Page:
3 min read

What's the Competing Conflict Style?

What's the Competing Conflict Style?

You’re bound to have a dispute with a colleague from time to time. Whether it’s differing opinions on a direction to take, a clash on how to allocate resources, or a general misunderstanding, workplace conflict is going to happen. Conflict isn’t all destructive as many perceive it to be. Having a disagreement and challenging assumptions can be good and lead to better decisions.

Where conflict at work can go bad is when people respond in a negative way that harms work relationships. That’s why being self-aware of how you naturally react to conflict can help you take the right approach that leads to a positive outcome, not one of hurt feelings and resentment.

To gain this understanding, two psychologists, Kenneth Thomas and Ralph Kilmann, uncovered and categorized five conflict management styles individuals are most likely to use. The styles are classified based on their level of assertiveness and cooperativeness. Their model, the Thomas-Kilmann model, is a grid that outlines the five conflict management styles, with one of the styles being the competing style.


Thomas-Kilmann Conflict Model

Do you know your conflict management style? Try out the quiz at the bottom of this article to get your results.


What's the Competing Conflict Style?

The competing conflict style is high on assertiveness and low on cooperativeness. If you adopt the competing conflict style in the workplace, you are focused on having your point of view heard, truly believing it is correct, and are unwilling to budge.

Through a combination of communication that borders on aggression and the use of formal or informal authority, you gain control of a conflict and make decisions with little to no discussion. You may be described by your peers and leaders as someone who is focused on “winning,” does not back down, seems intimidating, or is confrontational.

In situations where you have to make an unpopular decision, you’re pressed for time, you’re in a crisis, or you’re standing up for yourself, the competing conflict style can be an efficient and effective way to bring a conflict to a conclusion.

However, you need to be aware of how often and in what situations you use this conflict style, as it can irreparably harm once-productive working relationships beyond repair, impede creativity and innovation, and decrease the engagement or morale of those you are in conflict with.

In Niagara Institute's assessment of conflict management styles, it uncovered that the competing conflict style was the least popular, with only 4.3% of respondents using this style.


What's your conflict management style? Take this quiz to find out!


Advantages of the CoMpeting Conflict Style

  • Decisions may be made quickly
  • Keeps focus on the goal or outcome
  • Projects strength and confidence, which in the right circumstances can also earn you respect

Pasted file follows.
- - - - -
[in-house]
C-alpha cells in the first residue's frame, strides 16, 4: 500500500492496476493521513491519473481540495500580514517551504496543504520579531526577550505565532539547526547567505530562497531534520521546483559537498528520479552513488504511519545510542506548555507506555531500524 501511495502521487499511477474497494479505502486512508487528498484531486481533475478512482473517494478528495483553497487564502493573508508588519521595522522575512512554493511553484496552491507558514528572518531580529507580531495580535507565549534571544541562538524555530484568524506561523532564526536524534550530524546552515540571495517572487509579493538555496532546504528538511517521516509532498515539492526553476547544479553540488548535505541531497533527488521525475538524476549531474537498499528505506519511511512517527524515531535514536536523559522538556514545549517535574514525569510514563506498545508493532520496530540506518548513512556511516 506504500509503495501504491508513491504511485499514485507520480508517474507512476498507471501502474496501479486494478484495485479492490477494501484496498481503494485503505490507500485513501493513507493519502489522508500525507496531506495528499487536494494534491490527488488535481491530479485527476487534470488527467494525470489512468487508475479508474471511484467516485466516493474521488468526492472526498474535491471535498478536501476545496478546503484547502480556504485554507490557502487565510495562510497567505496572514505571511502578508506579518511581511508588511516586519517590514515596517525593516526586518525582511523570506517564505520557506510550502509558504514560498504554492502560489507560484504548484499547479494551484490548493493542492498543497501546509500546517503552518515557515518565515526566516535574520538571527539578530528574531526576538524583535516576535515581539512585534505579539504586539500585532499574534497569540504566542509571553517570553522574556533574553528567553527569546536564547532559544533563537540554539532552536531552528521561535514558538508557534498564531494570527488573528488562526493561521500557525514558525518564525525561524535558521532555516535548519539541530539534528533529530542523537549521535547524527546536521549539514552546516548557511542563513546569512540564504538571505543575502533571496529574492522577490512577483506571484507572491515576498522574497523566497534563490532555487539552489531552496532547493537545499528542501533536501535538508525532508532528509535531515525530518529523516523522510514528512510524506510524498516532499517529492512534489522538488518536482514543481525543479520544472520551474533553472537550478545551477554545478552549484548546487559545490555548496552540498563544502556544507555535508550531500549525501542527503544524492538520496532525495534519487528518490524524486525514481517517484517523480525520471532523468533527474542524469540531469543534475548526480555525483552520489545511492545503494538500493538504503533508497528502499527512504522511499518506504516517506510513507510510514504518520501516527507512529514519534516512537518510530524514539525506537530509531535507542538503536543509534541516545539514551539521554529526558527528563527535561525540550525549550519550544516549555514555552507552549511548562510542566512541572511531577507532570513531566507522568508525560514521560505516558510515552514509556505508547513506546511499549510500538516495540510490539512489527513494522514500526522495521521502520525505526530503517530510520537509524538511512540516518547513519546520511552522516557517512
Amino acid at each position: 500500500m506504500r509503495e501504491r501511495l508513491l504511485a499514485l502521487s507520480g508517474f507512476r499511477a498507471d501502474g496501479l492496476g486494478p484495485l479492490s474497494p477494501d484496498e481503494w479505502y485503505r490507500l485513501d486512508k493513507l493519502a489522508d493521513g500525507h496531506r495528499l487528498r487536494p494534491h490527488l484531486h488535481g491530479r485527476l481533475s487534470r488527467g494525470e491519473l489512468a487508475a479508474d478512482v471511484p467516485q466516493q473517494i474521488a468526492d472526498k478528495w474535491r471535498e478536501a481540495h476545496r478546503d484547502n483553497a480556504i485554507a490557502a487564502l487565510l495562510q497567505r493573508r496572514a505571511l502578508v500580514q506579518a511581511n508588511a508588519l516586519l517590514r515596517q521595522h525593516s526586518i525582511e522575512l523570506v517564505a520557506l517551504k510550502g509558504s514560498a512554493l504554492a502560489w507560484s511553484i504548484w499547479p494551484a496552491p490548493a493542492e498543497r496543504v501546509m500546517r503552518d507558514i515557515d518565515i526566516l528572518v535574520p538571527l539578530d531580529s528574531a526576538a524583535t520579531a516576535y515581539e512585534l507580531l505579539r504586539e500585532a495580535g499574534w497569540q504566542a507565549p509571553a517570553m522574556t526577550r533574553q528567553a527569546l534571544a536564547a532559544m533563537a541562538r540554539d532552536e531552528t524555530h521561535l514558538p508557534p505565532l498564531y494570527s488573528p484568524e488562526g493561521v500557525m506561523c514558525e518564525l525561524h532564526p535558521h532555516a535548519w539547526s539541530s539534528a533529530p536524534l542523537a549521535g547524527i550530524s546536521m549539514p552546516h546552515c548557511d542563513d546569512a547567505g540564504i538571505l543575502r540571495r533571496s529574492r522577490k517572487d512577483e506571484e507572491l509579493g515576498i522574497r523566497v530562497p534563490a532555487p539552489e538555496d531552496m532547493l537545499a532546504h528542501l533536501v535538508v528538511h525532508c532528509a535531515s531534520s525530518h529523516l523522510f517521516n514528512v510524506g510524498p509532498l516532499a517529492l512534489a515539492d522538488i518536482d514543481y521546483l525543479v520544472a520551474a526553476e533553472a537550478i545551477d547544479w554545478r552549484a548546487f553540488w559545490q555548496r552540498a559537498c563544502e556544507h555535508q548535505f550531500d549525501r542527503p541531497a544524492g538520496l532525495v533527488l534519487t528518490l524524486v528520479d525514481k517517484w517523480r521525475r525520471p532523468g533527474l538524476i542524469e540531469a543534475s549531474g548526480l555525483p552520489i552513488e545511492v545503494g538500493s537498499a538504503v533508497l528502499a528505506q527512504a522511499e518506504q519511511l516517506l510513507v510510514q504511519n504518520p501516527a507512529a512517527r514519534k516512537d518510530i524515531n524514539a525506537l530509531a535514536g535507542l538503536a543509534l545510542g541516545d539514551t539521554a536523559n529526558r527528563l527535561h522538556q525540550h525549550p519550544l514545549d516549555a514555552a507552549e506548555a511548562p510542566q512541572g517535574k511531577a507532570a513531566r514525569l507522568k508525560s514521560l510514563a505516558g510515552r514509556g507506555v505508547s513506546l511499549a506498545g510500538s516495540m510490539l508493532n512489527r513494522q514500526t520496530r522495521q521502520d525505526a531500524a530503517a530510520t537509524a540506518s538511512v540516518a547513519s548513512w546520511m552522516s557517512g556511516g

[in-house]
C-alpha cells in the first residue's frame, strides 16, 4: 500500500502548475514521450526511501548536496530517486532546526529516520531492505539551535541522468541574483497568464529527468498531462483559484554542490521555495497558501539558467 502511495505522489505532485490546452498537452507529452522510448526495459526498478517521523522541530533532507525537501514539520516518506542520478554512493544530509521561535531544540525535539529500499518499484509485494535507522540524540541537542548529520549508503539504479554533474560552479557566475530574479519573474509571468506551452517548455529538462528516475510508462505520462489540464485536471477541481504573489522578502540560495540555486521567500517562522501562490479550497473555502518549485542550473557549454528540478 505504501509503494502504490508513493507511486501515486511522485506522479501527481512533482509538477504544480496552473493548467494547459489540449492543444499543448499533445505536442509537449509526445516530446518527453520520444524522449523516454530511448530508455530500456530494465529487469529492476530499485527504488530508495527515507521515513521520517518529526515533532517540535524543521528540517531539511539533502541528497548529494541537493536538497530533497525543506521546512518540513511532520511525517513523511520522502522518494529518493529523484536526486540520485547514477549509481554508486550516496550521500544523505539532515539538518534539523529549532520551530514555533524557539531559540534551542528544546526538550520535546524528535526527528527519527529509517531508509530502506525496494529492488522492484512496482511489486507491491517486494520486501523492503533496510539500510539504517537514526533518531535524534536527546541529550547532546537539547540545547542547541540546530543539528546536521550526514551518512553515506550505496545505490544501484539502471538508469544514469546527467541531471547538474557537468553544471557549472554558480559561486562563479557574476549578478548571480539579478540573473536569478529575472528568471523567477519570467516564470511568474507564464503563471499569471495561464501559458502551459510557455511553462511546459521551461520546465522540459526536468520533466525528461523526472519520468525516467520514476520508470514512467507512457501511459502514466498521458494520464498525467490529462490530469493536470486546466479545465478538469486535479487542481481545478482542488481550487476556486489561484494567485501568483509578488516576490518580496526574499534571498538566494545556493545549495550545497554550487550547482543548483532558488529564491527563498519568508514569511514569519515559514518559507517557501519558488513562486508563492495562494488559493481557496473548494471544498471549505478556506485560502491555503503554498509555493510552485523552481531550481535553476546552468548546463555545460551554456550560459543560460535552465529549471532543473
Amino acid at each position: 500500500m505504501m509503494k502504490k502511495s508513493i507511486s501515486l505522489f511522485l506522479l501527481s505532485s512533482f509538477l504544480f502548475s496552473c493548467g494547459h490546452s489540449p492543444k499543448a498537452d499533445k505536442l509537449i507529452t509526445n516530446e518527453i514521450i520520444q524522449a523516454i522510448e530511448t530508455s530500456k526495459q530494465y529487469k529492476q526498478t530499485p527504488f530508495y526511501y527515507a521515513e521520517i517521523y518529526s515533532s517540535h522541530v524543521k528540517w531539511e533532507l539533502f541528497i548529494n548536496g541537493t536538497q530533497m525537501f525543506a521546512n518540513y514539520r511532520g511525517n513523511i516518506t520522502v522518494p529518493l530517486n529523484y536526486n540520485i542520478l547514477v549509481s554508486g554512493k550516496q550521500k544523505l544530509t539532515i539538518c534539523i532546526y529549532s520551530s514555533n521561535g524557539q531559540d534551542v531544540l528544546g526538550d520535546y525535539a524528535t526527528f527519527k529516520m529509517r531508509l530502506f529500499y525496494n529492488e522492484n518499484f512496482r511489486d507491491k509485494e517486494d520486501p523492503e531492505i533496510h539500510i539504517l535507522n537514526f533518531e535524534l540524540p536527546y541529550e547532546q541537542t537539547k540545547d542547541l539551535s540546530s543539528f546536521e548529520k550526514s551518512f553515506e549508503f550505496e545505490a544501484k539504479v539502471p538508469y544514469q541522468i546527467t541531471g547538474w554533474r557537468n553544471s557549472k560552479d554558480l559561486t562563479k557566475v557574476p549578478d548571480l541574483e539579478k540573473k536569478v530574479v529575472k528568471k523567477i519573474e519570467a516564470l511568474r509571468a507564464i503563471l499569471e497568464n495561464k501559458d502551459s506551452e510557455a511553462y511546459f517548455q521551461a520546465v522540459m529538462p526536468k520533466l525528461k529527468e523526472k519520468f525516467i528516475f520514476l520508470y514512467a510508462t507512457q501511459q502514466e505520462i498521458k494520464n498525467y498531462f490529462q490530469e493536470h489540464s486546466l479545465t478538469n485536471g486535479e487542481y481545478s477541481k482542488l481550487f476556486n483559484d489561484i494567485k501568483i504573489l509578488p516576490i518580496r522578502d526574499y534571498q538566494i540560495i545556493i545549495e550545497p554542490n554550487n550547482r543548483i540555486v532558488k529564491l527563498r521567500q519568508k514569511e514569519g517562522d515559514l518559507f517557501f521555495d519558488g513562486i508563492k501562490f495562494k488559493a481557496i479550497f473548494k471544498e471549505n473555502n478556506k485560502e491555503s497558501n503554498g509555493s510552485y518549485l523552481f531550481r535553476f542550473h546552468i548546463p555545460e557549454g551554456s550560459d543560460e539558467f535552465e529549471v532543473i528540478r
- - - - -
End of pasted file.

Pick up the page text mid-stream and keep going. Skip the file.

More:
Disadvantages of the Competing Conflict Style

  • Perceptions are formed as being aggressive, confrontational, or unreasonable
  • Harms relationships
  • Escalates conflicts
  • Leads to deadlocks or stalemates, which if allowed to continue long-term, can compromise productivity and morale
  • Stifles creative problem-solving, communication, and collaboration

3 Lessons Everyone Can Learn from the CoMpeting Conflict Style

Pick Your Battles
One of the hardest things you have to learn when dealing with conflict in the workplace is knowing when to engage in a conflict and when to let it go. You need to ask yourself, how much do I care about this? How much will it affect me? Am I fighting because I care or am invested, or because I want to “win” or “be right?” By answering these questions before you take a competitive approach to conflict, you may be able to reduce the severity and duration of a dispute, as well as minimize the potential fallout.

Practice Assertive Communication
It’s important to recognize that there is a difference between assertive and aggressive communication in a conflict. You want to be direct and honest about your interests and concerns while also respecting the other parties and their boundaries. You do not want to blame others, intimidate them, criticize them, threaten them, or attack them personally. If you’re successfully able to do so, you’ll find you are far more likely to get the outcome you wanted without causing unnecessary harm.

Be Cautious of Mistakes That Escalate Conflict
All too often, conflicts at work are exacerbated by actions and behaviors such as withholding information, talking behind another person’s back, inflammatory statements, speaking over someone, and other non-verbal communication cues like eye-rolling. In situations where you deem it necessary to adopt the competing conflict style, these types of behaviors can quickly escalate a conflict and alienate anyone involved, making a resolution that much more difficult.


Interactive Conflict Management Styles Quiz

Understanding how you approach conflict is the first step in becoming better equipped to resolve a dispute at work when it arises. Take this quick quiz to uncover your conflict management style, and then read the short guide to understand how you respond to conflict, the positive aspects, and areas that may be holding you back.

Take it one step further and share the quiz with your colleagues to gain a deeper understanding of how each of you responds to conflict.


What Is Your Conflict Management Style? Take the Quiz to Find Out

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